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Re: The Mittster

And accepted in principle by the administration and most democrats. Truth is that every single loophole has a lobby behind it.

Veteran Advisor

Re: The Mittster

He's a politician.  My rule of thumb with a politician, is when they aren't answering a straightforward question, they have a 'reason' for tiptoeing around it.

Senior Advisor

Re: The Mittster

Plus he paid his taxes, unlike Tim Geithner and Charley Rangle.

Veteran Advisor

Re: The Mittster

@hardnox604008 wrote:

Sure, makes sense.


Also if all marginal rates were reduced along with most loopholes and deductions, the bite on investment income would be reduced also.  That would be some relief to the muckymucks although not the selective relief that they've come to expect from their servants in government.


Exactly!  Treat everyone equally, not some 'more equally' than others, based on who they know, or how they are connected, or even what they do.


Also should lower the corporate rate accordingly and cut loopholes there also. I don't see much wisdom in setting the top rate below the top personal rate but anyway.


I think if the corporate tax were about equal to the personal tax (once you get above a certain income level), it would cut down on the incentive to do 'creative accounting' that is done, to fudge certain things to the corporation, and other things to the personal side.  Would simplify everything, IMO


I also think you can counter the "killing job creation" meme by putting in a 0 corporate bracket to, say, $100K and maybe a 10% rate to 300K, 20 to 500k.


That will have essentially no impact on GE or Microsoft but would mean that small businesses that are serious about retaining capital for growth can really go at it.


Since I'm always surprised at how little many people understand about business organization and accounting, the way that would work is that the prop(s) would pay themselves salaries and pay at the personal tax rate on that.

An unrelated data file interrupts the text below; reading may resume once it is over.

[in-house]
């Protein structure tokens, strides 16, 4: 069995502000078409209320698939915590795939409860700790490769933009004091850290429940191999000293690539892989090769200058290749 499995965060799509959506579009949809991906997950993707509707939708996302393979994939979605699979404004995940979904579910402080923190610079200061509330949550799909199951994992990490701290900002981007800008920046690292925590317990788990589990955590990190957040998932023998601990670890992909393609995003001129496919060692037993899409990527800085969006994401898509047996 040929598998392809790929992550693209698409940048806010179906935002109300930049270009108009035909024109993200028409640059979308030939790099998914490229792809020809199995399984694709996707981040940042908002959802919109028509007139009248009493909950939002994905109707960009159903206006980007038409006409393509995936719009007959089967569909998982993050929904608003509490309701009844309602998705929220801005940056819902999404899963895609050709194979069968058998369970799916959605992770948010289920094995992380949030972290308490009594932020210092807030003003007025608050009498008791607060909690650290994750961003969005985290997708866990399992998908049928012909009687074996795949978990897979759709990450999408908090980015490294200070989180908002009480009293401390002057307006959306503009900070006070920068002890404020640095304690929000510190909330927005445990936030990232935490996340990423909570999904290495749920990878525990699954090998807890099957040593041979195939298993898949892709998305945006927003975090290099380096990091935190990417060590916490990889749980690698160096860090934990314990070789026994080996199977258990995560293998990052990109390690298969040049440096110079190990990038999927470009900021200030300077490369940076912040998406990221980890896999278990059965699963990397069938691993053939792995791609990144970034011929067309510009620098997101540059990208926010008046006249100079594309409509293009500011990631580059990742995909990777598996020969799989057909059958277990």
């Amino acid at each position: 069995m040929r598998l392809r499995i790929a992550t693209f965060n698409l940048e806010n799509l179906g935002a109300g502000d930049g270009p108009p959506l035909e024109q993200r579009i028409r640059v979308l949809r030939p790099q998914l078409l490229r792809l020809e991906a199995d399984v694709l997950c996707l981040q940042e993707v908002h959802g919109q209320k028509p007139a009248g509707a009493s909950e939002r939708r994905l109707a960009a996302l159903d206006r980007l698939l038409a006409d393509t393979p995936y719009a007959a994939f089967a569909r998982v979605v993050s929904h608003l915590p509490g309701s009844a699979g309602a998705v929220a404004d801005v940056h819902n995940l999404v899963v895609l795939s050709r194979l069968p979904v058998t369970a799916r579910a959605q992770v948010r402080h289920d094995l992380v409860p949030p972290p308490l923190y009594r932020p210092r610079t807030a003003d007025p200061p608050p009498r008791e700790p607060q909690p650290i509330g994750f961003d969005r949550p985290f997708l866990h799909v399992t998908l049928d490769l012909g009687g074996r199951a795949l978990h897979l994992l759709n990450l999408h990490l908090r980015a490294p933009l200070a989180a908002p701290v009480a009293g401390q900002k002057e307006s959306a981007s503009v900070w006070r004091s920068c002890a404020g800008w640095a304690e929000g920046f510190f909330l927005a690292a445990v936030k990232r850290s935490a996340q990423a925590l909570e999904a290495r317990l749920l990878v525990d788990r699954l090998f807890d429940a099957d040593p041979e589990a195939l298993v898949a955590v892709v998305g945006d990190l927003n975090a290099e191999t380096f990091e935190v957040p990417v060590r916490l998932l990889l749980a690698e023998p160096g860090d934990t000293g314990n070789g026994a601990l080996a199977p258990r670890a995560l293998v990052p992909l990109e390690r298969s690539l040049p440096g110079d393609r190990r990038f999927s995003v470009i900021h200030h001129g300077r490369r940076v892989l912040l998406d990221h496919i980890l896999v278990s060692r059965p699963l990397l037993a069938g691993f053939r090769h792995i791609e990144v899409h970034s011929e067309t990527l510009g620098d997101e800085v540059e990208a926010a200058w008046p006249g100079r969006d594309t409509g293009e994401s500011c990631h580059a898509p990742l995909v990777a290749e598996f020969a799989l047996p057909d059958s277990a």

Salary and benefits to owners would be expenses to the corp and therefore come off the bottom line. Retained earnings could stay in to grow the business at a very attractive rate. 


There would need to be a few regulations surrounding that to keep people from gaming it but it would be pretty straightforward.

IMO, keep it as simple as you can, just so it still works.  You can always add stuff later, if needed.  Killing a dumb regulation seems harder to get done.

Veteran Advisor

Re: Really Good Reporting there, Bruce

Does anyone NOT think that anytime money changes hands it is subject to taxation?  If I have a business and earn money it is taxed.  If I pay my employee part of that money, he is taxed on what I pay him.  I get to deduct that as a business expense but it is taxed none the less.


Re: Really Good Reporting there, Bruce

Conversation not too long ago with an aquaintance from way back too long ago in college.  He's been involved in a small business that does construction landscaping.   Lots of upscale work in the TC metro.  Residential and commercial.  Been very successful but recently hitting a real deamnd slowdown.

He said that in his line, small businesses are becoming dinosuars.  Everything is being done in "sub" mode and only the soft palmed project managers make any money.  No available margins on high transparency priced and easily discounted materials (suppliers need cash flow ) and contracted short hours labor.  Says that there will be no small businesses in the all not too distant future, outside of the service sector.   ALL of the profit creating vehicles have been derailed.